Badminton Veterinarian Weighs in on Eventing's New Short Course

At the May 4-7 Badminton Horse Trials in England, veterinarians conducted an informal study to assess weight loss of elite eventing horses during the sport's new shortened endurance phase. Preliminary results suggest weights of well-conditioned horses change the least during the cross country phase. The study could help establish a baseline for examining fitness and weight loss in the horse.

In eventing's former endurance format, horses performed controlled exercise in roads and tracks and a gallop over steeplechase obstacles in phases A, B, and C. Now, the horse only does cross country (formerly called phase D).

According to Paul Farrington, BVetMed, MRCVS, director of the study, "Outwardly one says the degree of endurance has been reduced, but actually the degree might have been increased in terms of the impact on the horse and the way it responds," he explained. "It's rather like a 10,000-meter human runner suddenly being asked to run 5,000 meters. Personally, I think eventing in the new format is a different sport, but we don't yet know if that means it has a different effect on the horse."

Volunteers weighed their horses on dressage day and again after cross country. Measuring weight during competition is not new, and Farrington said it could be helpful to establish a correlation between weight loss and the degree of dehydration and exhaustion.

"Horses will be competing in very different environments with wide climatic changes in terms of temperature and humidity," said Farrington, who practices at the Coach House Veterinary Clinic in Newbury, England, and serves on the FEI veterinary committee. "So to establish the expected weight loss under differing circumstances could be very useful as just one of the parameters that is easily checked."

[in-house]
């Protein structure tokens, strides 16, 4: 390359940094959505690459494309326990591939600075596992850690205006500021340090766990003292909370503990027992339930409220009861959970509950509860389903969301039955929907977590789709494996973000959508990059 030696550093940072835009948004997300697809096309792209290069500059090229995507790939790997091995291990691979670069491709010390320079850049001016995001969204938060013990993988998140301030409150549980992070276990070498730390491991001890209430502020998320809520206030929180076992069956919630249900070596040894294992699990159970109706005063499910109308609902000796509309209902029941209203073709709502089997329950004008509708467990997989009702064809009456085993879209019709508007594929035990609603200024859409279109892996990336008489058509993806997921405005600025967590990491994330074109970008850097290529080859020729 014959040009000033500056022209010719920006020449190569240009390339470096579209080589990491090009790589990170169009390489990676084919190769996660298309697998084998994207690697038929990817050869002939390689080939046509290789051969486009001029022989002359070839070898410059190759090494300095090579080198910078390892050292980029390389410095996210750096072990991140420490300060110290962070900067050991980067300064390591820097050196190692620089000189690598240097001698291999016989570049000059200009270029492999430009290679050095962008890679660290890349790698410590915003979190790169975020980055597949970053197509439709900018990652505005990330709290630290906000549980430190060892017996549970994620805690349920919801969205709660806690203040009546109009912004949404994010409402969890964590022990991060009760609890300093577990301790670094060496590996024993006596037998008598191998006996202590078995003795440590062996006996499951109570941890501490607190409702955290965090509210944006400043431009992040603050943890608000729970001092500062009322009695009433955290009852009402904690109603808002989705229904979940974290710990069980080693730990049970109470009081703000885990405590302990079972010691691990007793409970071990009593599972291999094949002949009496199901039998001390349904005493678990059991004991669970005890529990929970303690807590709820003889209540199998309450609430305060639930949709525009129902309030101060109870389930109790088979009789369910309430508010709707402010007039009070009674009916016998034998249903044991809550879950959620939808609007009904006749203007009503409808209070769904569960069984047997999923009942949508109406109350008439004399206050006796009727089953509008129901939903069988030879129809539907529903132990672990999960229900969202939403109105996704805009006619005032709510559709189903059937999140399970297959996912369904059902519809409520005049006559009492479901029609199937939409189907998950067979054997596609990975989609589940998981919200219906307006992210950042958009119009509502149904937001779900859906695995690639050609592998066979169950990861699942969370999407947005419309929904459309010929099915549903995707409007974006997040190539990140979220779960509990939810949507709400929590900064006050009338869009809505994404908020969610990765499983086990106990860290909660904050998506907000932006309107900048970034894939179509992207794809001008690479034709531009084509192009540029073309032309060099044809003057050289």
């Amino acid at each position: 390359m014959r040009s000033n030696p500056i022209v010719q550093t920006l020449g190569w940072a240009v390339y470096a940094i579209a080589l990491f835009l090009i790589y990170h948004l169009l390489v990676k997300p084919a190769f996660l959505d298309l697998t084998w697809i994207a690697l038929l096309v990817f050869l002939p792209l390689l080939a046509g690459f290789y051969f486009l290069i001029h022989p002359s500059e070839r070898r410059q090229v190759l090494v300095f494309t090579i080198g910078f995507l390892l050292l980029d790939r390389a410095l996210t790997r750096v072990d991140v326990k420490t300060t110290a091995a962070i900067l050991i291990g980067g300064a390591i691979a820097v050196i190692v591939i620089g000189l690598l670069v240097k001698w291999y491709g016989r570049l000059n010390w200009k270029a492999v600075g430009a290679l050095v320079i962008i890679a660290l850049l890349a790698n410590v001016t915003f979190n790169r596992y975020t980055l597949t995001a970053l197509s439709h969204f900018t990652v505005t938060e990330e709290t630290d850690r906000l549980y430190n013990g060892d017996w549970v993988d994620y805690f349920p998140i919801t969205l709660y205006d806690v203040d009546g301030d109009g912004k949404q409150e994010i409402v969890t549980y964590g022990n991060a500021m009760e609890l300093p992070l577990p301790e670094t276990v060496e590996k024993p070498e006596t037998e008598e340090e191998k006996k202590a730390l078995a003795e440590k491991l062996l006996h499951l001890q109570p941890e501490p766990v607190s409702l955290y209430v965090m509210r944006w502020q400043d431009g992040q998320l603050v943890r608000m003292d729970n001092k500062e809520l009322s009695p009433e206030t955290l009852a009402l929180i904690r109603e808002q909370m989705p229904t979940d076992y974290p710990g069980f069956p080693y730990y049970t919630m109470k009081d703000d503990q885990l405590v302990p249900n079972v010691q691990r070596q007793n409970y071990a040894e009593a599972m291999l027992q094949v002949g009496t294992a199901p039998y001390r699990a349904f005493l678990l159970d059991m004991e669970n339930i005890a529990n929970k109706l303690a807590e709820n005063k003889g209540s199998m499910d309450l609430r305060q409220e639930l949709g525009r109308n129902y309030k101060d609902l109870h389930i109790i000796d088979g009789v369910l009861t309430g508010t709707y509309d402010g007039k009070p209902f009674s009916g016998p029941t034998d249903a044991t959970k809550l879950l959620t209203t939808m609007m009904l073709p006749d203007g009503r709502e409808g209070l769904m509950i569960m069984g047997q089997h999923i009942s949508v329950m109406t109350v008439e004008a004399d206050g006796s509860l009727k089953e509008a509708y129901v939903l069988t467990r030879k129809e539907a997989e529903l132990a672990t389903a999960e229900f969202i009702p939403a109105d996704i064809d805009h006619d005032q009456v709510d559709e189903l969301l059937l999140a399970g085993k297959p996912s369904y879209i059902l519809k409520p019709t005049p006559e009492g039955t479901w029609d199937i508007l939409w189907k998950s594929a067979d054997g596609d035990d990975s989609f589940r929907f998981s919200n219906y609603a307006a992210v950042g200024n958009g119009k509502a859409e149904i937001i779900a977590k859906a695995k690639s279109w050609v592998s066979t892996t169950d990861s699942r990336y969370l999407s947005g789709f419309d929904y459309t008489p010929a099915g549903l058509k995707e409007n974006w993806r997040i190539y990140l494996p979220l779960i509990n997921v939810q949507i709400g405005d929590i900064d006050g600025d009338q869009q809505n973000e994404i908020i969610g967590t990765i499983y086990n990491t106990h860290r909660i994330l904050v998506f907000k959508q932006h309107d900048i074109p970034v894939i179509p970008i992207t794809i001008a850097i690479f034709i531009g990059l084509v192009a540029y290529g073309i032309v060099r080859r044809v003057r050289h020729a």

Since this study was uncontrolled and had many variables, it could be difficult to assess its significance. However, it might be helpful in providing baselines for horses competing in ideal circumstances, since cross country day during the study was held in comfortable temperatures, medium level humidity, and excellent going.

"Many horses remained exactly the same weight," said Farrington. "Some lost up to 10 kilos (about 22 pounds). Vets were getting the impression when checking temperature, pulse, respiration, and speed of recovery, that the horses that were slower to recover seemed to be the ones that lost weight." 

Farrington will collate the results relative to each horse's finish in the competition on an anonymous basis (the winner, Andrew Hoy, did not participate in the study). He also wants to factor in breed. "Everyone is interested in how the new format will influence what type of horse we should be breeding, developing, and training for future competitions," he said.

About the Author

Sharon Biggs Waller

Sharon Biggs Waller is a freelance writer for equine ­science and human interest publications. Her work has appeared in several publications and on several websites, and she is a classical dressage instructor.

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